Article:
British Cycling are running a campaign at the moment with the NSPCC about the role that parents play when kids participate in sport. That got me thinking about the need for support as adults too.
One of the interesting things about turning up at a women’s bike race is the number of helpers that are there too. Or rather lack of. I don’t know why that is, and I’m certainly not going to go into the psychological reasons behind it. Instead, I’m going to throw this concept out there: blokes, you can watch your girlfriend/wife/mate at a bike race and you can help out too!
It seems that many women enter the sport of cycling, only to disappear the following year. That is something as a sport we need to look at. I’m certain though that one of the main reasons we lose many women is because they seem to try and do everything on their own. It’s okay to admit that you need some assistance – unless you’re well-practised with the pre-race drill (which you only get after many years’ experience), it’s a complete nightmare trying to remember everything for race day.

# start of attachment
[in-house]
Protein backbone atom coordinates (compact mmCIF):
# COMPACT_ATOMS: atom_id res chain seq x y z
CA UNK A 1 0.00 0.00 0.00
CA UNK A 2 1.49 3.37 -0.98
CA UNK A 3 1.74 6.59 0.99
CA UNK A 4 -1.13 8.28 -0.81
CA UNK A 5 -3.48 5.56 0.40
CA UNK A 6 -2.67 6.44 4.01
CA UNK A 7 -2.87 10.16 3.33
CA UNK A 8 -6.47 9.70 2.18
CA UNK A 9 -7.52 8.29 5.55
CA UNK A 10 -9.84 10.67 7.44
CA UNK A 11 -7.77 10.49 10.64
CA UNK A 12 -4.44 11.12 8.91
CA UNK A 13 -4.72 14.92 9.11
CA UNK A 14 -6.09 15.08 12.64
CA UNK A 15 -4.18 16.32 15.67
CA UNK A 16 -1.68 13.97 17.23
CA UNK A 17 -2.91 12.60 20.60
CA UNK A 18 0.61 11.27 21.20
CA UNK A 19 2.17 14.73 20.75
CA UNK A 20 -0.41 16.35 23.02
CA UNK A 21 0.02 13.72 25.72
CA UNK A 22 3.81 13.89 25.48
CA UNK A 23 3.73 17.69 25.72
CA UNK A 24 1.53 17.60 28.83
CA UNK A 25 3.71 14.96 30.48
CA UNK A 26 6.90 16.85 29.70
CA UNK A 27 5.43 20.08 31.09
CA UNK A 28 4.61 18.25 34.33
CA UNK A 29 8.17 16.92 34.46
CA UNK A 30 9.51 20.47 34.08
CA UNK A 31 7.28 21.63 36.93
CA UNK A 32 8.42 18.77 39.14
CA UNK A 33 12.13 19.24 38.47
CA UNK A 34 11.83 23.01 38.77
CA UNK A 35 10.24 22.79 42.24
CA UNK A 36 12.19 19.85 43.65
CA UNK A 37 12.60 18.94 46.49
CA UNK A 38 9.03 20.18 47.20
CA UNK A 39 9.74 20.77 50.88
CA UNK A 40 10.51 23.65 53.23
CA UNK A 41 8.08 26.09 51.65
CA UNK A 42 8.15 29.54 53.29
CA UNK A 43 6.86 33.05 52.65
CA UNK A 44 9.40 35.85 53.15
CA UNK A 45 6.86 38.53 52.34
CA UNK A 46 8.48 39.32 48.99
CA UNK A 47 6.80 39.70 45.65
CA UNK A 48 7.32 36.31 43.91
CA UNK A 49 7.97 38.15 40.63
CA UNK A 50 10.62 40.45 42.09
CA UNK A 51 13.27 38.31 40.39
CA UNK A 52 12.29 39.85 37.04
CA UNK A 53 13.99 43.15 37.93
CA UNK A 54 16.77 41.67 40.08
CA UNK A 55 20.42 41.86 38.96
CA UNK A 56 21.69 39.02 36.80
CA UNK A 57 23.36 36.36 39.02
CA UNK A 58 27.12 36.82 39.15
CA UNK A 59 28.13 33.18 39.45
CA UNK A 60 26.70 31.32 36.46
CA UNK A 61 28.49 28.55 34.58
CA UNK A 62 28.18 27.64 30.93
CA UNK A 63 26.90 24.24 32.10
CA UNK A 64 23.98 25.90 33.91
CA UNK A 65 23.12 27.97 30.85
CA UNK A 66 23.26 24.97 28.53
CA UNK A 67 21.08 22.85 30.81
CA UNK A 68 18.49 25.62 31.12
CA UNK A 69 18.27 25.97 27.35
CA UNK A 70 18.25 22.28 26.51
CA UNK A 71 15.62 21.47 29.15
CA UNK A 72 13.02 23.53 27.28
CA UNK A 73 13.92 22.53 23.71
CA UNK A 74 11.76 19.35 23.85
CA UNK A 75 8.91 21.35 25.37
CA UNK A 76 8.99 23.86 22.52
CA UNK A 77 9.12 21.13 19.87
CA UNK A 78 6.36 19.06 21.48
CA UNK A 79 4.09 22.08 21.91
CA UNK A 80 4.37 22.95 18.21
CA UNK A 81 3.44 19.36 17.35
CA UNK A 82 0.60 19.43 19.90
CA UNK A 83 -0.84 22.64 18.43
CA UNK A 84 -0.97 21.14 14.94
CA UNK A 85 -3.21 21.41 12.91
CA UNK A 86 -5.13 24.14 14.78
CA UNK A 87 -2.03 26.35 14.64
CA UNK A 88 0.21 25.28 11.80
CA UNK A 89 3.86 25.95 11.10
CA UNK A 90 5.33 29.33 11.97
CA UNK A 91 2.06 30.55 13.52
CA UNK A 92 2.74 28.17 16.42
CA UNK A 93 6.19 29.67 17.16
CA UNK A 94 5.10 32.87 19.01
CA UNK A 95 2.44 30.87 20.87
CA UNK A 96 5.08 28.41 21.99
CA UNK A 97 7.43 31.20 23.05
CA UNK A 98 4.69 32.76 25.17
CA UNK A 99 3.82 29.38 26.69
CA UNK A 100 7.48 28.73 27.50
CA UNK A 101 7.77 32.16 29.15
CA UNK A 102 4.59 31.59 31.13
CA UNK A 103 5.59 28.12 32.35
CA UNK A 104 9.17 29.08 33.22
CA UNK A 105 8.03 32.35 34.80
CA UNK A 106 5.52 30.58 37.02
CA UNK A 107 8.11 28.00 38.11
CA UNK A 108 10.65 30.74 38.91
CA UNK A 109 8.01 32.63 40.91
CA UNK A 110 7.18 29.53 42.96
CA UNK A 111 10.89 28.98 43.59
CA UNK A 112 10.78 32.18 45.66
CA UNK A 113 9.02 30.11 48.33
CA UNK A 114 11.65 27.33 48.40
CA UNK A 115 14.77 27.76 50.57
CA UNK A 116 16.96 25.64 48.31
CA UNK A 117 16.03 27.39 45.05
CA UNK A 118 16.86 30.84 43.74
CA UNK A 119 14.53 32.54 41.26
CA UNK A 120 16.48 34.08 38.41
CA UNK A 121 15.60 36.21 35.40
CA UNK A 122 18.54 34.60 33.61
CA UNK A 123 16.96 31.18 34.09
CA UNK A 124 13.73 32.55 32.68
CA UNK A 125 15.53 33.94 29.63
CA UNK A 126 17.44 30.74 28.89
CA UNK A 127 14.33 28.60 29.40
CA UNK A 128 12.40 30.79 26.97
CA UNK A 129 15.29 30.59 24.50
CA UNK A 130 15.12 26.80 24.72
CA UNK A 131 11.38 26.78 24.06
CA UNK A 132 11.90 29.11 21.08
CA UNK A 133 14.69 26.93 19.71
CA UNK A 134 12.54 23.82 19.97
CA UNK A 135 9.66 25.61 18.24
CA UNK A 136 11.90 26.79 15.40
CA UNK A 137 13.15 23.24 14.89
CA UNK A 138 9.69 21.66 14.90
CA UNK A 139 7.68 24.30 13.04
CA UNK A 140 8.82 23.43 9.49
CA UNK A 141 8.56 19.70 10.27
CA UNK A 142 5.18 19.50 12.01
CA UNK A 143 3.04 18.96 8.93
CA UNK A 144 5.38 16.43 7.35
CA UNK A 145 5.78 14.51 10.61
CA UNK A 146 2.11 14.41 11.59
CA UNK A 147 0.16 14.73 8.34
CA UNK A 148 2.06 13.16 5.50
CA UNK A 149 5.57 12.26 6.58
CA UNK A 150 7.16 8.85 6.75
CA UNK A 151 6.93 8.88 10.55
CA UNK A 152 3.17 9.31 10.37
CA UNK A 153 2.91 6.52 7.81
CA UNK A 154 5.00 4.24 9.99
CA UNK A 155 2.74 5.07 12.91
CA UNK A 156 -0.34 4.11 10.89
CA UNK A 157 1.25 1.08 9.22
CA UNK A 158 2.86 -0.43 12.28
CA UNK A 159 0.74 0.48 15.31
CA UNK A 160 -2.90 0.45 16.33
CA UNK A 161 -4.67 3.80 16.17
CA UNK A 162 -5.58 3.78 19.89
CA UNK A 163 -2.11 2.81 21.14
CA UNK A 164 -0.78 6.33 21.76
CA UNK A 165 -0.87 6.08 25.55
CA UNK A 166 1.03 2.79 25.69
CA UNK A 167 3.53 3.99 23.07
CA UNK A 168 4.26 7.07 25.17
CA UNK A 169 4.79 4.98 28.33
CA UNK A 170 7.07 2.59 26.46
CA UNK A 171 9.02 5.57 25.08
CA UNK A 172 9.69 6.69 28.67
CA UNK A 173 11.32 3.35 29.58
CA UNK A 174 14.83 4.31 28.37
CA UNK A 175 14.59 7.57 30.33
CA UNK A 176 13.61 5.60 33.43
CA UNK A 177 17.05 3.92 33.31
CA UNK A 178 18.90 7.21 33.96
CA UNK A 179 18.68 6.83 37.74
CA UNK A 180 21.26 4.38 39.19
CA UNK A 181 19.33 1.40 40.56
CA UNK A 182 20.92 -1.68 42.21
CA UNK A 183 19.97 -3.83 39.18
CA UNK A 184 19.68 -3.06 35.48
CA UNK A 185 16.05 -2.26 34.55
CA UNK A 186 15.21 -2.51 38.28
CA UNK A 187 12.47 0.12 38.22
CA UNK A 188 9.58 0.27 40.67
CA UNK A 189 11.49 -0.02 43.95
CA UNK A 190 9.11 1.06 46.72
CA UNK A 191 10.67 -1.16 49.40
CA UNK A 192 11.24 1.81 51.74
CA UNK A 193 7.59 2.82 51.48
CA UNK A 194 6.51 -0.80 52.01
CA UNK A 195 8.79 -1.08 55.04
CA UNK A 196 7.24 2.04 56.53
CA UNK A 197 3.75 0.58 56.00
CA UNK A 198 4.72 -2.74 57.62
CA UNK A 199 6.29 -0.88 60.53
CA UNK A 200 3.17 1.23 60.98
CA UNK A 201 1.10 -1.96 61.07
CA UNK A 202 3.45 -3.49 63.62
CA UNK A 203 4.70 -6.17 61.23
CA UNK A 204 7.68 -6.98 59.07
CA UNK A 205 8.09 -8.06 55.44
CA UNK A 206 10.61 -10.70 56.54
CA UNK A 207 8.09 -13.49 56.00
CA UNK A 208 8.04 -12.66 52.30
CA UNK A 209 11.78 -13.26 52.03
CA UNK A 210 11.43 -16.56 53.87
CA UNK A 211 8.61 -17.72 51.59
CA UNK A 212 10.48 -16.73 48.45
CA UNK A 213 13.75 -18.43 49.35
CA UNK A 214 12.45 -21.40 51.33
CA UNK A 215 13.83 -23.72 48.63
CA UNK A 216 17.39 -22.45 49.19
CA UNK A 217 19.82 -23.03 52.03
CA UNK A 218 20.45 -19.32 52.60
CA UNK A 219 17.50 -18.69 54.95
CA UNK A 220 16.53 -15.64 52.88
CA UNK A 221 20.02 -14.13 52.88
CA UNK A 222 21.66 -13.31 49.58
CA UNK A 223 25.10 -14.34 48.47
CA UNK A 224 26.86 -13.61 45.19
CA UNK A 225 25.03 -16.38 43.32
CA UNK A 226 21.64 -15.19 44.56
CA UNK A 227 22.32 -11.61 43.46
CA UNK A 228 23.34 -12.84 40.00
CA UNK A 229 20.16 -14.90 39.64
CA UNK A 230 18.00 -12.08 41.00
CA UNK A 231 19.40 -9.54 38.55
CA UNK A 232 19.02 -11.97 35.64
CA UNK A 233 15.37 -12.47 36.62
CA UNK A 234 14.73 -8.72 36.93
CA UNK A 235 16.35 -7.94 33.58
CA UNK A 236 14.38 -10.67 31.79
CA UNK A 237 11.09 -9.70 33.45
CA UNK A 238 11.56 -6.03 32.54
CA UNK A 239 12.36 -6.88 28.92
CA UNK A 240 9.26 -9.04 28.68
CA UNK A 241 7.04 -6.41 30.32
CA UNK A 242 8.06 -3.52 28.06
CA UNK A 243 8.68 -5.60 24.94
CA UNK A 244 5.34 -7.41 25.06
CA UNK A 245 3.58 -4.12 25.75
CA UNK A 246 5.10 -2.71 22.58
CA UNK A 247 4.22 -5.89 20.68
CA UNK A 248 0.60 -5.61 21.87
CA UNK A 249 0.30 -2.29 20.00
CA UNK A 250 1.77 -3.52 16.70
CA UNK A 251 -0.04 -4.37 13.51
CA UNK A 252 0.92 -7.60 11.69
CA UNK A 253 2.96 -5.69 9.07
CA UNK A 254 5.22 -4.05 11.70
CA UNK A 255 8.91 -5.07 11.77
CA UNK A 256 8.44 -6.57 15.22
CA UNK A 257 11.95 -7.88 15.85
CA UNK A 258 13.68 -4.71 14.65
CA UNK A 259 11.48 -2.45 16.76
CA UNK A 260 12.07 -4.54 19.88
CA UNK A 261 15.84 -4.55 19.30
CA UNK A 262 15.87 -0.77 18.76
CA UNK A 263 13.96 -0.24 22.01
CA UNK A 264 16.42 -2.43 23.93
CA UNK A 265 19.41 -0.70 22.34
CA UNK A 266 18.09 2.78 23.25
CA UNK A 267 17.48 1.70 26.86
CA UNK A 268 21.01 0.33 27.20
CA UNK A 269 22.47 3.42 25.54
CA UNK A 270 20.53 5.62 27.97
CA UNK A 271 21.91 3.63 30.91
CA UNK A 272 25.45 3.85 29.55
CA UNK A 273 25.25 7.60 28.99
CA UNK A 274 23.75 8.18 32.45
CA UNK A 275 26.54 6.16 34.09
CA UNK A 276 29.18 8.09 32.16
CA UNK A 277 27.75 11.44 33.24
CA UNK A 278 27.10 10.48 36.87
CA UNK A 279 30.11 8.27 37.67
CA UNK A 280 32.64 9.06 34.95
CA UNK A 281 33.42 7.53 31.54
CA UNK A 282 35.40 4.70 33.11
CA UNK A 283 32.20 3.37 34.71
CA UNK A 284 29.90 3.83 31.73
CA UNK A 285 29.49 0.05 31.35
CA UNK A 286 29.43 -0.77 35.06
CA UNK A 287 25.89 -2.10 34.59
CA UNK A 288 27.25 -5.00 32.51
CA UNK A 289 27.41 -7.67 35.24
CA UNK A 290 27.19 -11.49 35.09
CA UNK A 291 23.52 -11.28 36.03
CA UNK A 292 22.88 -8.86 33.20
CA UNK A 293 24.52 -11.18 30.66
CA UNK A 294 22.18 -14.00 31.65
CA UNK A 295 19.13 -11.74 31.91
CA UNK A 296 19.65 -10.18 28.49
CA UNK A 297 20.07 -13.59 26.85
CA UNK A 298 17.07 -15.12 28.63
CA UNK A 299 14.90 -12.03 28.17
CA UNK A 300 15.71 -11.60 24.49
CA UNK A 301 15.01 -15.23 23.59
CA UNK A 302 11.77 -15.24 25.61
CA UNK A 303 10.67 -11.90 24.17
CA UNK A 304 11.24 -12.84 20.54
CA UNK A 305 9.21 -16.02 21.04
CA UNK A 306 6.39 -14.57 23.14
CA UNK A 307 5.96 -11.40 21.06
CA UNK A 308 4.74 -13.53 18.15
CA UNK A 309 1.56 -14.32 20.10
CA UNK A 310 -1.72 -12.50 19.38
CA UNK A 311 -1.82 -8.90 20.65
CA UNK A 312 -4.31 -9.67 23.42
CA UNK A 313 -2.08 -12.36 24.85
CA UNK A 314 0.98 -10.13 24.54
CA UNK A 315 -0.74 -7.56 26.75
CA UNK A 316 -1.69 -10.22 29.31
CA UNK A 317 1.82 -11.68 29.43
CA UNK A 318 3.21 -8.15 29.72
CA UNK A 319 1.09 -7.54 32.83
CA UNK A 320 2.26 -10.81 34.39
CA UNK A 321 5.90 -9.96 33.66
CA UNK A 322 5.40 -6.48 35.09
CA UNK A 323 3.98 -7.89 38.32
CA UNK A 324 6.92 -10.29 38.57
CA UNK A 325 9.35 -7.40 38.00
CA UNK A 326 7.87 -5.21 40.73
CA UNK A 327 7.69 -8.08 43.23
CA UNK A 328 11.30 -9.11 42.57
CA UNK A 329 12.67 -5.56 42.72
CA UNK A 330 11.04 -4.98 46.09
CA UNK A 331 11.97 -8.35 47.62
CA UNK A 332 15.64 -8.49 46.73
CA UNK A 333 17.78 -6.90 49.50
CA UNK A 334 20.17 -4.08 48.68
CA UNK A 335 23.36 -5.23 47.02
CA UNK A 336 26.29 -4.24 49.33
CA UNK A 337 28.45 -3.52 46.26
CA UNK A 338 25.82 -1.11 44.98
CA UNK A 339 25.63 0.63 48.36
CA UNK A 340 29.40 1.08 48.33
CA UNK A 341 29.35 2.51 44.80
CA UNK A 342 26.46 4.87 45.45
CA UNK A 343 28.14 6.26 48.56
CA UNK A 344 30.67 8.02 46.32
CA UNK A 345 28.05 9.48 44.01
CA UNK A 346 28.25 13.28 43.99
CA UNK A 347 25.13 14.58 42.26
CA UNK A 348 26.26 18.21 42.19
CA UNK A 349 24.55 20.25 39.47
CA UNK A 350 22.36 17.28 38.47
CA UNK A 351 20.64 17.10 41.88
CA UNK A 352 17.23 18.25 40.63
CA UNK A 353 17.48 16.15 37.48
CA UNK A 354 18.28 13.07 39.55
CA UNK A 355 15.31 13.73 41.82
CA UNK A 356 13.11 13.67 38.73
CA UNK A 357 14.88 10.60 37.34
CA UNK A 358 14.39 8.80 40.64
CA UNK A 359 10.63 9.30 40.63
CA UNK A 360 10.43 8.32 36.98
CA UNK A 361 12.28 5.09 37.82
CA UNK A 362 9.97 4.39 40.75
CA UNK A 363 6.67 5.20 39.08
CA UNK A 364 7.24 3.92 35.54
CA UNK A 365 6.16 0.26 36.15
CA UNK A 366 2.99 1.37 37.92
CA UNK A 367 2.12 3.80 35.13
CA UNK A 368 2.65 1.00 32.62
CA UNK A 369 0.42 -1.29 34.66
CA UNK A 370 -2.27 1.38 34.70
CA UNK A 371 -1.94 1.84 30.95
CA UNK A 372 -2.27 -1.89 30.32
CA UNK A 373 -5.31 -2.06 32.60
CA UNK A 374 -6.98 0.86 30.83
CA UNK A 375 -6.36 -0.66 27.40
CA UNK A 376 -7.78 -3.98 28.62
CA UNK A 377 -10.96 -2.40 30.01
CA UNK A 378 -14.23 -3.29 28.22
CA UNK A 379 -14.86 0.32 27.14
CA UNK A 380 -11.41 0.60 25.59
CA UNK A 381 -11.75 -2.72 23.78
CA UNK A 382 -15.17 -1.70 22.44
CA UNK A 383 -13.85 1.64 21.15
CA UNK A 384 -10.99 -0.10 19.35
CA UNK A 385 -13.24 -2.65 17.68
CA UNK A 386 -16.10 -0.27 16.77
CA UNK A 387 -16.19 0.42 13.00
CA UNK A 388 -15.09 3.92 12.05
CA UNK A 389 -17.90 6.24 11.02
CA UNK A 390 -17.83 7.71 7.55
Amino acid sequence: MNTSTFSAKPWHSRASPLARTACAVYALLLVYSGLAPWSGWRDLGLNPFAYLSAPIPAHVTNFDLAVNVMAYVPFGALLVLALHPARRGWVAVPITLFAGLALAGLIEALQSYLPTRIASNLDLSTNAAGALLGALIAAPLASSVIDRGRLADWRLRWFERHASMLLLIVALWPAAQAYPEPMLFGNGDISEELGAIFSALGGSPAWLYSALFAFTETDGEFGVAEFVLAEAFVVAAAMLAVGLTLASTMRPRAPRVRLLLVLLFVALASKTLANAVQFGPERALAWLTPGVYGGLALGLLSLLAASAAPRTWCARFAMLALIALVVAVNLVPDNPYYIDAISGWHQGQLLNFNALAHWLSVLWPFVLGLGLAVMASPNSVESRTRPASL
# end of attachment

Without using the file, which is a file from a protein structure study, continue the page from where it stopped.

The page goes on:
This is where your “support team” comes in. Your support team will be individual to you, but may include a family member, other half or your club or team mates.
You may need to be your own support team at times, so write down a list of things you need in advance and follow it on the day. The benefit of racing with other members of a team or club (most likely the latter as clubs tend to be geographically based) is that you can share lifts, track pumps, additional helpers and cake, plus you’re not on your own either, once you get to the headquarters. The final option is that you enlist the help of a friend, your other half, a parent (or child, depending on your age!) and take them with you to the event so that they can help you with getting yourself sorted, putting a number on, and, guess what? They could also help out at the event (marshal, drive a support vehicle, hand up drinks). Race organisers nearly always need more help on the day, so get your support team involved and make a day of it!
At the end of the day, bike racing should be fun. If you can enjoy it with other people, you’re more likely to stick at it.